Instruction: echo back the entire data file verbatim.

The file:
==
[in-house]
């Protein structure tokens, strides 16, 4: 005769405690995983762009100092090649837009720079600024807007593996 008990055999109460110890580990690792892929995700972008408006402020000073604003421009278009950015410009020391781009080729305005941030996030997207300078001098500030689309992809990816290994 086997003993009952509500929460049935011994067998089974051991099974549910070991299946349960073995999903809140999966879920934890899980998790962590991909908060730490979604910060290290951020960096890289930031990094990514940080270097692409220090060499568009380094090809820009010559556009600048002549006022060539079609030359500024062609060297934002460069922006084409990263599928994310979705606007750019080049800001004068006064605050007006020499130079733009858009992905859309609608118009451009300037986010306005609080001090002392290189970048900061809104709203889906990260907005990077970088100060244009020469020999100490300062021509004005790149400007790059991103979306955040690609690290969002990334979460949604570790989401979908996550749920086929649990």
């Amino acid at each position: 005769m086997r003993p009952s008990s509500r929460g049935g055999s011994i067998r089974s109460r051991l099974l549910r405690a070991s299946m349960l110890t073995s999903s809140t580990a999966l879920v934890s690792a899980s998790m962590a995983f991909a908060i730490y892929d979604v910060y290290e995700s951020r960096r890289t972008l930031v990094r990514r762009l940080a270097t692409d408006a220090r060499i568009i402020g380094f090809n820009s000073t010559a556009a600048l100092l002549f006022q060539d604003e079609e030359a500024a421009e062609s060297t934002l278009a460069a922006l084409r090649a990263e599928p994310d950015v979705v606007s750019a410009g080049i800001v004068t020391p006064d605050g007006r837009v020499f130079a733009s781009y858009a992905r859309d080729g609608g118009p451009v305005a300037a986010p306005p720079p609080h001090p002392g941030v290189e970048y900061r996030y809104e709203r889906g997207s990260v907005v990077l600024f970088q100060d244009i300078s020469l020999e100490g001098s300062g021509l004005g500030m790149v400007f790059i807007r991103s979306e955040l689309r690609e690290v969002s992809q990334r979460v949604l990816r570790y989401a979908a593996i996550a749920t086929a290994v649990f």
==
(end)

[in-house]
């Protein structure tokens, strides 16, 4: 005769405690995983762009100092090649837009720079600024807007593996 008990055999109460110890580990690792892929995700972008408006402020000073604003421009278009950015410009020391781009080729305005941030996030997207300078001098500030689309992809990816290994 086997003993009952509500929460049935011994067998089974051991099974549910070991299946349960073995999903809140999966879920934890899980998790962590991909908060730490979604910060290290951020960096890289930031990094990514940080270097692409220090060499568009380094090809820009010559556009600048002549006022060539079609030359500024062609060297934002460069922006084409990263599928994310979705606007750019080049800001004068006064605050007006020499130079733009858009992905859309609608118009451009300037986010306005609080001090002392290189970048900061809104709203889906990260907005990077970088100060244009020469020999100490300062021509004005790149400007790059991103979306955040690609690290969002990334979460949604570790989401979908996550749920086929649990």
């Amino acid at each position: 005769m086997r003993p009952s008990s509500r929460g049935g055999s011994i067998r089974s109460r051991l099974l549910r405690a070991s299946m349960l110890t073995s999903s809140t580990a999966l879920v934890s690792a899980s998790m962590a995983f991909a908060i730490y892929d979604v910060y290290e995700s951020r960096r890289t972008l930031v990094r990514r762009l940080a270097t692409d408006a220090r060499i568009i402020g380094f090809n820009s000073t010559a556009a600048l100092l002549f006022q060539d604003e079609e030359a500024a421009e062609s060297t934002l278009a460069a922006l084409r090649a990263e599928p994310d950015v979705v606007s750019a410009g080049i800001v004068t020391p006064d605050g007006r837009v020499f130079a733009s781009y858009a992905r859309d080729g609608g118009p451009v305005a300037a986010p306005p720079p609080h001090p002392g941030v290189e970048y900061r996030y809104e709203r889906g997207s990260v907005v990077l600024f970088q100060d244009i300078s020469l020999e100490g001098s300062g021509l004005g500030m790149v400007f790059i807007r991103s979306e955040l689309r690609e690290v969002s992809q990334r979460v949604l990816r570790y989401a979908a593996i996550a749920t086929a290994v649990f």